New PCM Technology Uses 100 Times Less Energy

Written by John Ponio    Monday, 14 March 2011 15:10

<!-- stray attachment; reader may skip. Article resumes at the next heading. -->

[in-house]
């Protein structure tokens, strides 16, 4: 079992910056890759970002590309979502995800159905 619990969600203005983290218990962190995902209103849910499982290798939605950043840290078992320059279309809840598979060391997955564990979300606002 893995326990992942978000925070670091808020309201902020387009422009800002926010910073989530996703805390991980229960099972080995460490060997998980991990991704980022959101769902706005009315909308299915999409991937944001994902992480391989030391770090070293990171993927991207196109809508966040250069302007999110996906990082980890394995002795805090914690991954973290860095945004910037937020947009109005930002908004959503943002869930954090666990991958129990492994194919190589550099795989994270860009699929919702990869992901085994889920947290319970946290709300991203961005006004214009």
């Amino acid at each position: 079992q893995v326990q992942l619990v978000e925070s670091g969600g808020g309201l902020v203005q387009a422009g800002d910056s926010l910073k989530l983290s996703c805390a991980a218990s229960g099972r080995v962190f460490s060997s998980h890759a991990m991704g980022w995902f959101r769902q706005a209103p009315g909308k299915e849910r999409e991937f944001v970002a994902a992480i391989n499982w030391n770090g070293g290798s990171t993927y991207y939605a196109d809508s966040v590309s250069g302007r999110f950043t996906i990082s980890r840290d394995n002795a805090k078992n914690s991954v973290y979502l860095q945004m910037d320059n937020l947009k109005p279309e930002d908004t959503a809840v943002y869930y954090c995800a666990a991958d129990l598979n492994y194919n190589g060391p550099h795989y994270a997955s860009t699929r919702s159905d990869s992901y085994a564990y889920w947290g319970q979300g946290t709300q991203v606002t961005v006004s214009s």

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A University of Illinois research team has discovered a way to make a certain type of memory more efficient, such that it uses 100 times less energy than current PCM (power phase-change materials) memory. The type of memory the team is experimenting offers lower power usage because instead of storing data with electricity, as current flash memory does, it physically stores it with carbon nanotubes. By passing a small current over the tube, they can switch it to either be "on" or "off" (as those are the 1's and 0's of binary). This means that there doesn't have to be an electrical current for the information to be stored for longer than the current lasts. In mobile devices, such as your smartphone, a lot of energy is devoted to memory. With 100 times less energy being used, that turns into a lot of power savings. If you're interested, read more details here.